The ringgit is likely to see another wild session next week, as the robust US dollar may continue to dim the local unit’s lustre until certainty emerges.
Although the domestic macroeconomy remained intact, the performance of the local unit continued to be adversely affected by external developments, an analyst said.
US Federal Reserve (Fed) chair Jerome Powell will be giving his speech at the Jackson Hole symposium on Aug 26, which could have a major impact on emerging-market currencies.
“Powell’s remarks could lend investors fresh insight into the central bank’s direction on rates and inflation.
“July’s minutes indicate further need for interest rate hikes as inflation continues to pose significant risk to the economy,” the analyst told Bernama.
The US will also release its gross domestic product (GDP) estimate for the second quarter of 2022 (2Q22) on Aug 25.
According to the advance estimate by the Bureau of Economic Analysis, US GDP decreased at an annual rate of 0.9% in 2Q22. It eased 1.6% in 1Q22.
ActivTrades analyst Alexander Londono said the US personal consumption expenditures (PCE) reading to be released on Aug 24 is the Fed’s favourite inflation indicator.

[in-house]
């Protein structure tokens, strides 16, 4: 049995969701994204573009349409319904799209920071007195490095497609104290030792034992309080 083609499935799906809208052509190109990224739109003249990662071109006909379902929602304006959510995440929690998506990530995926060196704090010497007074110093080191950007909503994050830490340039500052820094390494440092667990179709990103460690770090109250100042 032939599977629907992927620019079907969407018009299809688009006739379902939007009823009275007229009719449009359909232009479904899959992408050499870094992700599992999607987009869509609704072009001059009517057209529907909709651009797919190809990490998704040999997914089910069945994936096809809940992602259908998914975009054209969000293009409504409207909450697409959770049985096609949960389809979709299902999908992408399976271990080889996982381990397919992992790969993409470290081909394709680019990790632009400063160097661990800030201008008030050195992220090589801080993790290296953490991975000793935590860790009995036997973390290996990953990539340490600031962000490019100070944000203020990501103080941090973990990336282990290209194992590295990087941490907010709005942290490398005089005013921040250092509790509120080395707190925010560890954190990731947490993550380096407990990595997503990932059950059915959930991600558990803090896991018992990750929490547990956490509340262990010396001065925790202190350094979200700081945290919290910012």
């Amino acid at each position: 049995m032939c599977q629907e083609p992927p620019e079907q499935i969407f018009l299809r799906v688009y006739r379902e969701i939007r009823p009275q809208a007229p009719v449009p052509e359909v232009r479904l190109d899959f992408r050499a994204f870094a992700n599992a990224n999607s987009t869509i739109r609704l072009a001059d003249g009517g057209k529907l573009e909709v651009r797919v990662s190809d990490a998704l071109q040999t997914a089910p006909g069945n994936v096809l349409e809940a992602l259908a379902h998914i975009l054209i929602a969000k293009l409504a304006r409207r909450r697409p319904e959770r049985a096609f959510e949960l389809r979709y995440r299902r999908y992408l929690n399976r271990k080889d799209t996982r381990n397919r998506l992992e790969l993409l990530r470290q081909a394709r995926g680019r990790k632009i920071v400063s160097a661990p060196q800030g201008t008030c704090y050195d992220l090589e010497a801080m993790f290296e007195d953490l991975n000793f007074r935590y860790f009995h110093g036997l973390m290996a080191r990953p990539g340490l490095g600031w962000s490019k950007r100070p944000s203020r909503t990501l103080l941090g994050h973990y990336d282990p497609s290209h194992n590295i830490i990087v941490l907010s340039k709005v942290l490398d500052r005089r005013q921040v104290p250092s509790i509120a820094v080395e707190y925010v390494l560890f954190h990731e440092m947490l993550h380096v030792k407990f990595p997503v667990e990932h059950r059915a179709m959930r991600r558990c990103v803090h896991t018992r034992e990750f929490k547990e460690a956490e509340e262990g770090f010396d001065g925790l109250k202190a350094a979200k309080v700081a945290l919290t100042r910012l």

“The Fed’s minutes showed a central bank that is determined to lower inflation in the US, and with the labour market really strong, the probability of more aggressive tightening has risen.
“If the PCE reading surprises on the upside, the US dollar/ringgit pairing may be heading higher, maybe towards the 4.50 level, a zone that has not been visited since 2016.”
“The 4.45 level could act once again as a support in case the pair retraces to the downside,” he noted.
Bernama cited investors were also digesting not-so-bright data released recently.
During the week just ended, the People’s Bank of China unexpectedly reduced its key policy rates for the first time since January, slashing the one-year medium-term lending facility by 10 basis points to 2.75%, as the country struggled with slowing economic growth.
This was followed by data showing construction of new homes in the US hit 18-month lows in July.
The data pointed out that new residential construction in the US fell 9.6% last month to 1.45 million, suggesting that the real estate market was struggling more than expected, and this could generate further inflation.
On Thursday (Aug 18), some hope emerged after US initial jobless claims slipped to 250,000 last week, down from the revised 252,000 recorded in the previous week. However, market uncertainty remained.
As a result, the ringgit was in a negative tone for five straight days, with its value remaining at the lowest level since January 2017.
On Friday, the ringgit dropped against the greenback to 4.4760/4795, compared with 4.4435/4455 a week earlier.
The local note, however, traded stronger against a basket of major currencies.
It surged against the yen to 3.2767/2795 from 3.3292/3310 previously, and improved significantly against the pound to 5.3126/3167 from 5.3975/3999.
The local unit appreciated against the Singapore dollar at 3.2225/2254 from 3.2406/2428 last week, and soared versus the euro to 4.5069/5104 from 4.5759/5780.